Trashing Tobacco

Living in Seattle, I can’t say that I see as many smokers as I did when I lived on the East Coast. My personal view on this is that people on the West Coast seem to be more aware of their health and how they take care of themselves. Tobacco is a highly addictive substance, and the Centers for Disease Control estimate that 46 million people (20.6% of all adults in the U.S.) smoke cigarettes; it is more common among men than woman. Cigarette smoking is the leading cause of preventable death in the United States – not surprising – and accounts for approximately 443,000 deaths each year (that means 1 in every 5 deaths is preventable).

Why is Nicotine so addictive?

Nictotine binds to nicotinic acetylcholine receptors and increases the levels of dopamine which overwhelms the reward circuits of the brain leading to feelings of euphoria and relaxation. These feelings become addictive and almost necessary for individuals to function. In addition to increased dopamine, cigarette smoke also contains monoamine oxidase inhibitors (or MAOI’s) which prevent the breakdown of neurotransmitters such as dopamine, norepinephrine and serotonin. In short, the nicotine is increasing the level of neurotransmitters that provide a “rewarding” feeling while simultaneous preventing their breakdown – how could you not get addicted to this stuff?

Monoamine Oxidase Inhibitors are also known as a potent class of anti-depressants; the mechanism of action allows for an accumulation and increased availability of norepinephrine and epinephrine by inhibiting the action of monoamine oxidase. MAOI’s are often the last line of treatment, used only after other treatments have failed, because of the potentially lethal dietary and drug interactions.

What are the effects of the “feel good feeling” provided by nicotine? That depends on which body system we are looking at. Here’s an abbreviated list to give you an idea:

Cardiovascular:
– Cigarette smoking reduces circulation by narrowing blood vessels; this can lead to peripheral vascular disease and coronary heart disease.

Respiratory:
– Cigarette smoking causes lung disease by permanently damaging the airways and air sacs (alveoli) in the lungs. The destruction of air sacs leads to emphysema; an irreversible deterioration of your lungs.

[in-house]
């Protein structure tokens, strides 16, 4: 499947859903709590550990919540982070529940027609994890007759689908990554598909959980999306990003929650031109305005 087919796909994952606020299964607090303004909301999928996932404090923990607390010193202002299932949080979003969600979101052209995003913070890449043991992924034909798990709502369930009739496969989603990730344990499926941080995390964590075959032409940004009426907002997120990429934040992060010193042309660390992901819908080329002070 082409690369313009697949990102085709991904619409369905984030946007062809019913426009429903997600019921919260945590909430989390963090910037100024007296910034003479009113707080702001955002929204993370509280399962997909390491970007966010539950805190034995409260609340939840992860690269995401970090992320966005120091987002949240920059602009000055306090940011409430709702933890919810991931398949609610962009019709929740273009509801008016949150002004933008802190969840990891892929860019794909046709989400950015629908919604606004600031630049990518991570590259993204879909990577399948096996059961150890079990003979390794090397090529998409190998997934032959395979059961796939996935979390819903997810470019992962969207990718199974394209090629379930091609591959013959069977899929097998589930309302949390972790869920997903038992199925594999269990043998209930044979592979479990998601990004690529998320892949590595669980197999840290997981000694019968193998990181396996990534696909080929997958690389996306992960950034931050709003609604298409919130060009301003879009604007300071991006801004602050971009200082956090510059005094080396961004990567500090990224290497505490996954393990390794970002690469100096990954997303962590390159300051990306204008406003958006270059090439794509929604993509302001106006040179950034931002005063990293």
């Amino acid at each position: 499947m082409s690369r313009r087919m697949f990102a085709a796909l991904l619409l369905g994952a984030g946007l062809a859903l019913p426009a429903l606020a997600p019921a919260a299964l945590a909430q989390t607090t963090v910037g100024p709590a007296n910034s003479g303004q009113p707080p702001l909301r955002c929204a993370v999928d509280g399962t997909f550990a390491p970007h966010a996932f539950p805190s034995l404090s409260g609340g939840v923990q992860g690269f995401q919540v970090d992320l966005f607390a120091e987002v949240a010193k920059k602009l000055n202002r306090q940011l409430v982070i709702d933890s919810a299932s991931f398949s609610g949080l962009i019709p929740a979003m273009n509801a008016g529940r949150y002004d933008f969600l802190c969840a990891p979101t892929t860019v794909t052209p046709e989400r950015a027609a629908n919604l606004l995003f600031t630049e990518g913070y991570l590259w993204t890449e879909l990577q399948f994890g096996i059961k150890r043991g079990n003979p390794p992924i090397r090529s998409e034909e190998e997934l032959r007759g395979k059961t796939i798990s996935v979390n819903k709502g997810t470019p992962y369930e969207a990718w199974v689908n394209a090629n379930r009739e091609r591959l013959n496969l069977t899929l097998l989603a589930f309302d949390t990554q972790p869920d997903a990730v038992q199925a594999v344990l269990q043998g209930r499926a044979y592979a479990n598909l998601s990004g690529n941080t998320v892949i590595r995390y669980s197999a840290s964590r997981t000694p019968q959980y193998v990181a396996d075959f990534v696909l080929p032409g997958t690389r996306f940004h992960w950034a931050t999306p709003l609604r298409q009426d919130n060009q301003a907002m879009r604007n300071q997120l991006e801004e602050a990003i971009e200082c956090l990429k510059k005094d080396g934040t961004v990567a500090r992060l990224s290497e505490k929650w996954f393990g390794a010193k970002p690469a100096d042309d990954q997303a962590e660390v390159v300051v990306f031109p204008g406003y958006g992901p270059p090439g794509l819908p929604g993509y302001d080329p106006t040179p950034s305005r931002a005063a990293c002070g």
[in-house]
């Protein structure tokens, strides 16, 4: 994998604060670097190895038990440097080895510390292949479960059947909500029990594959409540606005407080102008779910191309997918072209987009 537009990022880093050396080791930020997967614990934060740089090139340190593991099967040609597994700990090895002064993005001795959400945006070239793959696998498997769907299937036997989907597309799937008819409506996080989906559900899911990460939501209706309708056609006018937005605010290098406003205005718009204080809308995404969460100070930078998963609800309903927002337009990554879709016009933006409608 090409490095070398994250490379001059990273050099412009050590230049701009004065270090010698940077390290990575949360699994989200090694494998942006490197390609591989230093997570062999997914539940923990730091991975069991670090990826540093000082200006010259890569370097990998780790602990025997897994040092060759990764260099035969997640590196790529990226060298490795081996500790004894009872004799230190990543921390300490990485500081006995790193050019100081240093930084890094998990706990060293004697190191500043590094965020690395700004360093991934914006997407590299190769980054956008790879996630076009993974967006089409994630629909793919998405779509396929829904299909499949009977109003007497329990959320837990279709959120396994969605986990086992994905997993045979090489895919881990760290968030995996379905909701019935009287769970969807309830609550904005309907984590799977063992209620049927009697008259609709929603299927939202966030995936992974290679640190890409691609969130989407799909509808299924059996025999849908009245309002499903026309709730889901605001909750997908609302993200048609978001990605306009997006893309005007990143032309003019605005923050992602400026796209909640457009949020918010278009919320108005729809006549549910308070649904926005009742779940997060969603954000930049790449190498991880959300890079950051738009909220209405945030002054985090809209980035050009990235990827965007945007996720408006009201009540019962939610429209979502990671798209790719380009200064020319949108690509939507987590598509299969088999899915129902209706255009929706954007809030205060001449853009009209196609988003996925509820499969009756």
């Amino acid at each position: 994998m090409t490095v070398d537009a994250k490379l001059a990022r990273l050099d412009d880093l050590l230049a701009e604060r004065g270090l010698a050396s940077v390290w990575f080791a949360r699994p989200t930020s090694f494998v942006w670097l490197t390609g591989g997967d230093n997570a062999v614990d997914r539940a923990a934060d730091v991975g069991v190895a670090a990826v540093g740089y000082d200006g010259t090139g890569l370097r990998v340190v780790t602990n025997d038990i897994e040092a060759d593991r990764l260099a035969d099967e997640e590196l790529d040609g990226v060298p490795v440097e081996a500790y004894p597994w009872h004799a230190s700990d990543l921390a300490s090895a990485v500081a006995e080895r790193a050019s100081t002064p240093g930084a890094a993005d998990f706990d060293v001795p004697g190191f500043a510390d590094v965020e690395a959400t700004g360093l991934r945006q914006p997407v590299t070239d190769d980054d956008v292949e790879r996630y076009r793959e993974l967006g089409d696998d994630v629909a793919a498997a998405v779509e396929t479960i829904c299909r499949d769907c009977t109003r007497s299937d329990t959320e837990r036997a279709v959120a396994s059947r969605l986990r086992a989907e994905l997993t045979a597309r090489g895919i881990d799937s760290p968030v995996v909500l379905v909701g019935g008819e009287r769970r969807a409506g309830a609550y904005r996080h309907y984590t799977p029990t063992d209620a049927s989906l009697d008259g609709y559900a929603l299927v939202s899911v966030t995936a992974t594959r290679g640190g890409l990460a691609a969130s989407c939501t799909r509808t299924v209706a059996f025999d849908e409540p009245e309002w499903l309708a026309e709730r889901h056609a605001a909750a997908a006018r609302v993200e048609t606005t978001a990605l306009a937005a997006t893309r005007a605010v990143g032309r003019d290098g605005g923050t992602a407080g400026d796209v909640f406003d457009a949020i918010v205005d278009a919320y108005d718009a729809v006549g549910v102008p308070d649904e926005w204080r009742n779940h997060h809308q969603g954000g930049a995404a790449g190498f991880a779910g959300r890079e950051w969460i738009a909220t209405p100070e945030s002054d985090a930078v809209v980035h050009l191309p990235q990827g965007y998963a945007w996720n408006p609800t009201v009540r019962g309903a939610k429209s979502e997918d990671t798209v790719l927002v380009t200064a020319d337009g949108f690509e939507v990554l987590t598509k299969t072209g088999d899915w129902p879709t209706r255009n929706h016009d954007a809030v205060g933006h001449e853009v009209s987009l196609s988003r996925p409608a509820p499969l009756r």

Cancer:
– Cigarettes contain known carcinogens, which means cancer. Smoking can cause Acute myeloid leukemia, Bladder cancer, Cancer of the cervix, Cancer of the esophagus, Kidney cancer, Cancer of the larynx (voice box, Lung cancer, Cancer of the oral cavity (mouth), Cancer of the pharynx (throat), Stomach cancer, Cancer of the uterus etc. (Do you still need a reason to quit?)

There are a number of treatments to help individuals quit smoking. Bastyr Center for Natural Health (BCNH) promotes the use of acupuncture to ease the cravings that accompany quitting. Acupuncture works by changing the way you taste cigarettes; this shifts the smoker away from the pleasure that normally is associated with smoking. According to BCNH, treatment traditionally includes a total of six to eight visits over the course of one month. The acupuncturist will likely needle points in the exterior cartilage of the ear while also taking time to learn your health history, lifestyle habits and potential obstacles to quitting. By learning about personal habits, your health care provider can find out what triggers cravings for cigarettes and how to effectively change your lifestyle to help you successfully quit.

Quitting can be a huge undertaking; but making the decision to quit is the first step in the right direction. It’s important to remember that there are no safe alternatives to smoking (for example: cigars or chewing tobacco). Make the decision to live a healthier life.

References:
Bastyr Center for Natural Health, Ready to Trash Tobacco? Acupuncture is on Your Side
Centers for Disease Control, Health Effects of Cigarette Smoking Fact Sheet
Centers for Disease Control, Adult Cigarette Smoking Fact Sheet
Wikipedia, Pharmacokinetics of Nicotine

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4 responses to “Trashing Tobacco

  1. Isn't a safe alternative to smoking living? I think it is. Are some of the reasons that nicotine is addicting the same for caffeine? Or does that work differently? Obviously, caffeine doesn't have the same results, but how does it work in the brain? Is it similar?

  2. Nicotine acts on acetylcholine receptors, tobacco contains monoamine oxidase inhibitors that prevent the breakdown of feel good hormones like dopamine, serotonin and norepinephrine – which is why it is so addictive. You accumulate the neurotransmitters that make you feel good. Caffeine is a little bit different, it is an antagonist for adenosine receptors, which play a role in energy metabolism.I like this website if you want more info: http://users.rcn.com/jkimball.ma.ultranet/BiologyPages/D/Drugs.html

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